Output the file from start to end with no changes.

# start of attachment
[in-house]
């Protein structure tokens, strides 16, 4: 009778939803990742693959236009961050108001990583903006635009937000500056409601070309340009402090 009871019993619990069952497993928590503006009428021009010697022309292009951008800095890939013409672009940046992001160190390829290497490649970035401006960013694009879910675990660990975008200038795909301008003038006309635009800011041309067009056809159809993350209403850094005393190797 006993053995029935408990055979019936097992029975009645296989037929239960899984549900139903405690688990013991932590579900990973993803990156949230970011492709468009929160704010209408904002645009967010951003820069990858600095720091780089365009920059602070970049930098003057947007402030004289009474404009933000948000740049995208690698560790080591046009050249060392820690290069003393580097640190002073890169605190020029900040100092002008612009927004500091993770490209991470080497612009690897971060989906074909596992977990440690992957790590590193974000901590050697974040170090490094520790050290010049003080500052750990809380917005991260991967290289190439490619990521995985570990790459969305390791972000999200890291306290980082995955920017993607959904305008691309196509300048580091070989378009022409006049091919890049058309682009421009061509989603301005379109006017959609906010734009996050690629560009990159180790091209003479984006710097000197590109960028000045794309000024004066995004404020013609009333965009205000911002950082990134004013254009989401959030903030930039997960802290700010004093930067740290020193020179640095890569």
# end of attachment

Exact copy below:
[in-house]
């Protein structure tokens, strides 16, 4: 009778939803990742693959236009961050108001990583903006635009937000500056409601070309340009402090 009871019993619990069952497993928590503006009428021009010697022309292009951008800095890939013409672009940046992001160190390829290497490649970035401006960013694009879910675990660990975008200038795909301008003038006309635009800011041309067009056809159809993350209403850094005393190797 006993053995029935408990055979019936097992029975009645296989037929239960899984549900139903405690688990013991932590579900990973993803990156949230970011492709468009929160704010209408904002645009967010951003820069990858600095720091780089365009920059602070970049930098003057947007402030004289009474404009933000948000740049995208690698560790080591046009050249060392820690290069003393580097640190002073890169605190020029900040100092002008612009927004500091993770490209991470080497612009690897971060989906074909596992977990440690992957790590590193974000901590050697974040170090490094520790050290010049003080500052750990809380917005991260991967290289190439490619990521995985570990790459969305390791972000999200890291306290980082995955920017993607959904305008691309196509300048580091070989378009022409006049091919890049058309682009421009061509989603301005379109006017959609906010734009996050690629560009990159180790091209003479984006710097000197590109960028000045794309000024004066995004404020013609009333965009205000911002950082990134004013254009989401959030903030930039997960802290700010004093930067740290020193020179640095890569």